The history of the Boboli Gardens goes back to 1549. It’s a remarkable example of landscape art of the Renaissance period. Visit of the Gardens begins with symmetric alleys which lead to oak trees and cypresses planted in a more chaotic manner. You can also see a few man-made lakes with sculptures in their centers. The whole territory of the Boboli Gardens is home to a collection of sculptures.
Another great advantage of the Gardens is breathtaking view both of the old city of Florence and Tuscany hills that surround Florence. There is also a small Porcelain Museum located on a small hill in the far end of the park just opposite Palazzo Pitti.
Another interesting attraction in the park is the Buontalenti grotto. A small grotto containing false stalactites was designed and created in 1592 by Bernardo Buontalenti, an Italian theatrical designer and artist. The grotto is a unique complex containing also the “Four Prisoners” of Michelangelo and the statue of Venus of Giambologna.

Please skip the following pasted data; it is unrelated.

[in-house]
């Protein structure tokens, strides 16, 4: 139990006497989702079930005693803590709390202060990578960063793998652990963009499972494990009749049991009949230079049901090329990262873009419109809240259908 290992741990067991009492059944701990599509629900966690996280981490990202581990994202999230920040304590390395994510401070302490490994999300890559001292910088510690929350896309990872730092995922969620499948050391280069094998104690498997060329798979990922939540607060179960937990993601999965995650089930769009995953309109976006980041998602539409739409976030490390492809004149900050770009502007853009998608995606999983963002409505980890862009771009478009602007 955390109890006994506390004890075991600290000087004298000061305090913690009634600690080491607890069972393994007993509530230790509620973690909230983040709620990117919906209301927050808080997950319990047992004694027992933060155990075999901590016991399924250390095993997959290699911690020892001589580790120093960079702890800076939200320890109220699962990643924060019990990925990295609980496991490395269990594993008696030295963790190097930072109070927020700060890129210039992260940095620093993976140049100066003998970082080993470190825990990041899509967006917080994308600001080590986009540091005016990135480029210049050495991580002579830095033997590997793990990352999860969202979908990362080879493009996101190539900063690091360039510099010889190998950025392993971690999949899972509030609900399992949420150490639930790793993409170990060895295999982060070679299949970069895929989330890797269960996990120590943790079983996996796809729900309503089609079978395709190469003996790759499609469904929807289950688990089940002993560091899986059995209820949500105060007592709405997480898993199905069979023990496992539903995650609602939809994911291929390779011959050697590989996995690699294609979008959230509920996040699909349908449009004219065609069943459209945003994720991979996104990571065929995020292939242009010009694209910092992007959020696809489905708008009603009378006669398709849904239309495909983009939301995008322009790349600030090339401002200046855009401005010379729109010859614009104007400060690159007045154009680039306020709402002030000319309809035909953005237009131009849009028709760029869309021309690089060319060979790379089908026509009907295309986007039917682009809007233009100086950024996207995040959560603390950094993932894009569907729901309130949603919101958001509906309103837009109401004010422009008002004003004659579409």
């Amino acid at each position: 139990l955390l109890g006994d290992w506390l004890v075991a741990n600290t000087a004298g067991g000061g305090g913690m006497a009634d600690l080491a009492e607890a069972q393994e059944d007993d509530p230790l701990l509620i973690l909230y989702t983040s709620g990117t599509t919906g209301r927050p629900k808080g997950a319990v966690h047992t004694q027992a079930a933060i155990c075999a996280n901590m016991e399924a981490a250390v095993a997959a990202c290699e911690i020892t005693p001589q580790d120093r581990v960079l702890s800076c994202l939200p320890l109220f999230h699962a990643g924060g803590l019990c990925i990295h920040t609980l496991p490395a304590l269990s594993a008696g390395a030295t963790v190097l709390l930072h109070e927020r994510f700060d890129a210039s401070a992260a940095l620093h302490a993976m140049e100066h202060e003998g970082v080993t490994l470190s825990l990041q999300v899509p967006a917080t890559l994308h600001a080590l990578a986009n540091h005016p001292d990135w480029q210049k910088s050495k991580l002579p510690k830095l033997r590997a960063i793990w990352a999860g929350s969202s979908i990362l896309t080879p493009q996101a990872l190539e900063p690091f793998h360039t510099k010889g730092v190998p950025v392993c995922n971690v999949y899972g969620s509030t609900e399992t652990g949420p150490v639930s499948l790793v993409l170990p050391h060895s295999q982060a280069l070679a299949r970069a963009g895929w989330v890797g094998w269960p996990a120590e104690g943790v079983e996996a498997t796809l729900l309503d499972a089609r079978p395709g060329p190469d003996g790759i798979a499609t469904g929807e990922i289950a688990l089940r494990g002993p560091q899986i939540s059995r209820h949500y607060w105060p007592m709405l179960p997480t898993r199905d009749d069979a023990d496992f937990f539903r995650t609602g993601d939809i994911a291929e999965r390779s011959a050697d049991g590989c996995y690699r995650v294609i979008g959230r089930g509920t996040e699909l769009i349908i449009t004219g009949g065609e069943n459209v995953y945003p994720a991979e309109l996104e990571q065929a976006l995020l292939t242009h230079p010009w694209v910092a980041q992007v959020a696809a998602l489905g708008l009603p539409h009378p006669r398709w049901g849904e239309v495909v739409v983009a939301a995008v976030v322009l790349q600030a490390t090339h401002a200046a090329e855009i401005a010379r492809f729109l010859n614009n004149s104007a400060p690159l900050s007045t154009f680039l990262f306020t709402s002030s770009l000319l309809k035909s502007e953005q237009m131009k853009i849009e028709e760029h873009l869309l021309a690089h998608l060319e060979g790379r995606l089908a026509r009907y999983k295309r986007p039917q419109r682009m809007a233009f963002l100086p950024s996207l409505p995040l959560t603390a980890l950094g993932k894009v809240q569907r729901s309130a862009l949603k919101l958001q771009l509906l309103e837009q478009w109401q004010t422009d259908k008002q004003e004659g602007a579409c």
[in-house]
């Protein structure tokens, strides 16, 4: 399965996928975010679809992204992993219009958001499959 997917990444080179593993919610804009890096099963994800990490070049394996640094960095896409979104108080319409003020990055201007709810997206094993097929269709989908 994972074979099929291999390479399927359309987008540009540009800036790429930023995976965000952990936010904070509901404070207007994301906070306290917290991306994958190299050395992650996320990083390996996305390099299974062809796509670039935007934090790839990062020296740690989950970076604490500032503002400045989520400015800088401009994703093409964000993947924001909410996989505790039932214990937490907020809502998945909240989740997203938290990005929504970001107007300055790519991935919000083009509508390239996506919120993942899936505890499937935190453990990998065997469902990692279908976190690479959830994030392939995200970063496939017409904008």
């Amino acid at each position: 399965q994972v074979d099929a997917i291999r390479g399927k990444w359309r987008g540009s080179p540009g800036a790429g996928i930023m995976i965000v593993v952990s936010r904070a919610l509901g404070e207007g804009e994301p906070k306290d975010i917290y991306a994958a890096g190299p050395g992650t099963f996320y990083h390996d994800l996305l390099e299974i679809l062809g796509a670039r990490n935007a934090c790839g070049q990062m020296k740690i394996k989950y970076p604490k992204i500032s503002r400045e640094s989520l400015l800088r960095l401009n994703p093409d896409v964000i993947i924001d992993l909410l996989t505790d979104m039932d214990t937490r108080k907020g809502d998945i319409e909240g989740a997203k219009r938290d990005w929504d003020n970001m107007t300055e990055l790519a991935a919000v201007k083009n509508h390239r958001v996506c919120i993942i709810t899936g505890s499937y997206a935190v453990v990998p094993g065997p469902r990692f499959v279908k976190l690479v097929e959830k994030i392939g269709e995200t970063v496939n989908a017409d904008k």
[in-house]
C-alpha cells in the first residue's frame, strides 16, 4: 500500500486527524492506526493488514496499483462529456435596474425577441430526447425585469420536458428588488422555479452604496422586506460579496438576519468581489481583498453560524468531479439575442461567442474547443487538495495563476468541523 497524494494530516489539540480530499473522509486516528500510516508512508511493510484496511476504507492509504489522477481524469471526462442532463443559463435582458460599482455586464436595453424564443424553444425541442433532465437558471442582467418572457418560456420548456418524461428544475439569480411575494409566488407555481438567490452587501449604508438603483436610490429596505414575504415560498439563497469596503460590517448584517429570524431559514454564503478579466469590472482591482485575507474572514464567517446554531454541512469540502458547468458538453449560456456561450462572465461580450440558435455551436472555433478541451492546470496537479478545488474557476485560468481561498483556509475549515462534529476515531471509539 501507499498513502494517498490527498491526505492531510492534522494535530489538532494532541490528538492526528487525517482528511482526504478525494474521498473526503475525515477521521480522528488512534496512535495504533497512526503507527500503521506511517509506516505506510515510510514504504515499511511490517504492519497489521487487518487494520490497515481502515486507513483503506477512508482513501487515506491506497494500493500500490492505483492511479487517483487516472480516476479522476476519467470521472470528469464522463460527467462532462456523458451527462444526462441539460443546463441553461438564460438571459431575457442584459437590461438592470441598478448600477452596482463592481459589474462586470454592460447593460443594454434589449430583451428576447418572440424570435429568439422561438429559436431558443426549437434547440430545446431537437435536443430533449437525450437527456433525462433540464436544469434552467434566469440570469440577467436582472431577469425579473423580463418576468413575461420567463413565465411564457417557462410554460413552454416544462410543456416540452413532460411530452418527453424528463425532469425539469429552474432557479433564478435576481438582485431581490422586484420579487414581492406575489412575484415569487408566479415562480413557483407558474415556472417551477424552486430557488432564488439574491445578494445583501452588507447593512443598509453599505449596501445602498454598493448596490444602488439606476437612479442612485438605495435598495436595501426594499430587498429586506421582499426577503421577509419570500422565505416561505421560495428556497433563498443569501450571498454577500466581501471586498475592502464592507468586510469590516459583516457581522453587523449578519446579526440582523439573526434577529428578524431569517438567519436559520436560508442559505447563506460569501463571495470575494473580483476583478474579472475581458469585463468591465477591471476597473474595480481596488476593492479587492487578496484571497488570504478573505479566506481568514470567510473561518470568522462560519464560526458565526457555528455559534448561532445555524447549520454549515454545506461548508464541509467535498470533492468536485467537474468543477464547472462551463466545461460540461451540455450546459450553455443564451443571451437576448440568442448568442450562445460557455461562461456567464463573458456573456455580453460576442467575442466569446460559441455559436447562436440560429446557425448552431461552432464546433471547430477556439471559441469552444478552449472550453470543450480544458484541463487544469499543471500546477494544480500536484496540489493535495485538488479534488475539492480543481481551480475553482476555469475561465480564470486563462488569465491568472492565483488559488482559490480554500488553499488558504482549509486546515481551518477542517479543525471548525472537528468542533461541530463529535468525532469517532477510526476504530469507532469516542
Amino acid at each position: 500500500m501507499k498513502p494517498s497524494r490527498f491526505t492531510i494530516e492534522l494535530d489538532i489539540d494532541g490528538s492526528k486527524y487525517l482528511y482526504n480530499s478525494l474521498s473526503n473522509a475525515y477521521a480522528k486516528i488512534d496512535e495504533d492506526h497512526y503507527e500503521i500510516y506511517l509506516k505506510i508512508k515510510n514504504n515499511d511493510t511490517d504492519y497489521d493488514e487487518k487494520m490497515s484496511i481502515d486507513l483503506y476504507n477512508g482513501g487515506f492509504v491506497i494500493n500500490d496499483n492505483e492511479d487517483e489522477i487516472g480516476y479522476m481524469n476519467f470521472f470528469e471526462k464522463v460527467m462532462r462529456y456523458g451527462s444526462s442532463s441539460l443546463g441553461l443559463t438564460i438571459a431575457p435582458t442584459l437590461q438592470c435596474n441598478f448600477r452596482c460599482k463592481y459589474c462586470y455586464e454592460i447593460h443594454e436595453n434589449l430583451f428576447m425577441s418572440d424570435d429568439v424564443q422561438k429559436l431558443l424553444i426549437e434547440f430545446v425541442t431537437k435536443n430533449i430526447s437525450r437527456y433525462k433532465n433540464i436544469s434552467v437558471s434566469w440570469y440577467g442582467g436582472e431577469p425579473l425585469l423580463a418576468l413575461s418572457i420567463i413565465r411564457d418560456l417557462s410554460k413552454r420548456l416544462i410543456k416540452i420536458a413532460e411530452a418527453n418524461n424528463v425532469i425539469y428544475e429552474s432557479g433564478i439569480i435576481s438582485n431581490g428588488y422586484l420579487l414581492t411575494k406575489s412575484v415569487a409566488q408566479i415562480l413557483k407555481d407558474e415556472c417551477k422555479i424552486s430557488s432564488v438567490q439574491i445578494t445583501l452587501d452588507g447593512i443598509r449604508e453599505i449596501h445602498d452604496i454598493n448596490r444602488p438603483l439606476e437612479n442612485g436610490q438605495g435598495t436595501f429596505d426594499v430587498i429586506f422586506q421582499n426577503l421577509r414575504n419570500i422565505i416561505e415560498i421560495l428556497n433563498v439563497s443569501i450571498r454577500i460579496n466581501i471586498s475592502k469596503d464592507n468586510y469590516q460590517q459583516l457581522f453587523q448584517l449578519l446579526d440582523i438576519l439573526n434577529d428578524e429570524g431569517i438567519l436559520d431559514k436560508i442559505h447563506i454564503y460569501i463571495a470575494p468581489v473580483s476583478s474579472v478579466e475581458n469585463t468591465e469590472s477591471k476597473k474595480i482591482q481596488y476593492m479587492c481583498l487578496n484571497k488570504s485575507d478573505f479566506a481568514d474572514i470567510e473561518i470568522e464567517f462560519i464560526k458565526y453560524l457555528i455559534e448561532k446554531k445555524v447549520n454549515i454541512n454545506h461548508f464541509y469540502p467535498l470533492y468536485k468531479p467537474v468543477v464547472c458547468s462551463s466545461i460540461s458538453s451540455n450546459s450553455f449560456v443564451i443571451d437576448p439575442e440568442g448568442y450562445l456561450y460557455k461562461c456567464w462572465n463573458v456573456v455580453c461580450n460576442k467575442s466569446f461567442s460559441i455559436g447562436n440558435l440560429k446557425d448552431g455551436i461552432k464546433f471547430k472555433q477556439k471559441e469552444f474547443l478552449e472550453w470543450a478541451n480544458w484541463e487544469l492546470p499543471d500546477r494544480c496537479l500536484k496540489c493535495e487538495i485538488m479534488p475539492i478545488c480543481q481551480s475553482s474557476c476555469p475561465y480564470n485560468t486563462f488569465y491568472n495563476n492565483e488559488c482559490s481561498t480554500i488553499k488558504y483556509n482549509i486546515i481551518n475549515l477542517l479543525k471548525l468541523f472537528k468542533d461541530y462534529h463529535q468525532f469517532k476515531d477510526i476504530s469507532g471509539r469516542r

Despite the rain we were caught in right in the centre of the park we were more than impressed by the Boboli Gardens. We had visited a few European gardens before. But Palazzo Pitti, a good portion of Renaissance works of art, breathtaking views of Florence and beautiful pieces of art all over the park make the Boboli Gardens really special.